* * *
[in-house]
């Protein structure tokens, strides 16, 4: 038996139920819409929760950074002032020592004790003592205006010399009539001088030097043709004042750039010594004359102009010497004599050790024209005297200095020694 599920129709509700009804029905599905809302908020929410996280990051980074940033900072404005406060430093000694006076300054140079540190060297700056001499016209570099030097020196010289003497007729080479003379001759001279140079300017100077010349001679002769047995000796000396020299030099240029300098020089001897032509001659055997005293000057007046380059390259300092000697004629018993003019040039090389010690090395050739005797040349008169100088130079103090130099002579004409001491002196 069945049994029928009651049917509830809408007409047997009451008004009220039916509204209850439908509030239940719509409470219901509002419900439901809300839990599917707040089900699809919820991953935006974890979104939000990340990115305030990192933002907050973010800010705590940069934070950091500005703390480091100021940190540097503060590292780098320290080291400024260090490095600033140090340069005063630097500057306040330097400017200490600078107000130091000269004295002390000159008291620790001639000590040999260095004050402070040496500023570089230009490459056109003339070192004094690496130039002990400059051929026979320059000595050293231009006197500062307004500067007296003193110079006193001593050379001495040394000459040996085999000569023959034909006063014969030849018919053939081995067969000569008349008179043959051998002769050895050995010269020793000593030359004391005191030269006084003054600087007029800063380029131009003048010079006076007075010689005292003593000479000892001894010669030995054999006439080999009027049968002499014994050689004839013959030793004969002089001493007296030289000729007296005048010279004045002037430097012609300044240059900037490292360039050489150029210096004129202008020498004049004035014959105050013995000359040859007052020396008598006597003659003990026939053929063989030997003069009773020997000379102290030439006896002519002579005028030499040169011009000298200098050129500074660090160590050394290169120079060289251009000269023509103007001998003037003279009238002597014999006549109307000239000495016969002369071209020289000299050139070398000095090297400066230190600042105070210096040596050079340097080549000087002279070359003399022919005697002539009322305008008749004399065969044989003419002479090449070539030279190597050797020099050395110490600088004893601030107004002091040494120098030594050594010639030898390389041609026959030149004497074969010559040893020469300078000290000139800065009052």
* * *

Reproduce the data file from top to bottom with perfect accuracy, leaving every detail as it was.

[in-house]
């Protein structure tokens, strides 16, 4: 038996139920819409929760950074002032020592004790003592205006010399009539001088030097043709004042750039010594004359102009010497004599050790024209005297200095020694 599920129709509700009804029905599905809302908020929410996280990051980074940033900072404005406060430093000694006076300054140079540190060297700056001499016209570099030097020196010289003497007729080479003379001759001279140079300017100077010349001679002769047995000796000396020299030099240029300098020089001897032509001659055997005293000057007046380059390259300092000697004629018993003019040039090389010690090395050739005797040349008169100088130079103090130099002579004409001491002196 069945049994029928009651049917509830809408007409047997009451008004009220039916509204209850439908509030239940719509409470219901509002419900439901809300839990599917707040089900699809919820991953935006974890979104939000990340990115305030990192933002907050973010800010705590940069934070950091500005703390480091100021940190540097503060590292780098320290080291400024260090490095600033140090340069005063630097500057306040330097400017200490600078107000130091000269004295002390000159008291620790001639000590040999260095004050402070040496500023570089230009490459056109003339070192004094690496130039002990400059051929026979320059000595050293231009006197500062307004500067007296003193110079006193001593050379001495040394000459040996085999000569023959034909006063014969030849018919053939081995067969000569008349008179043959051998002769050895050995010269020793000593030359004391005191030269006084003054600087007029800063380029131009003048010079006076007075010689005292003593000479000892001894010669030995054999006439080999009027049968002499014994050689004839013959030793004969002089001493007296030289000729007296005048010279004045002037430097012609300044240059900037490292360039050489150029210096004129202008020498004049004035014959105050013995000359040859007052020396008598006597003659003990026939053929063989030997003069009773020997000379102290030439006896002519002579005028030499040169011009000298200098050129500074660090160590050394290169120079060289251009000269023509103007001998003037003279009238002597014999006549109307000239000495016969002369071209020289000299050139070398000095090297400066230190600042105070210096040596050079340097080549000087002279070359003399022919005697002539009322305008008749004399065969044989003419002479090449070539030279190597050797020099050395110490600088004893601030107004002091040494120098030594050594010639030898390389041609026959030149004497074969010559040893020469300078000290000139800065009052």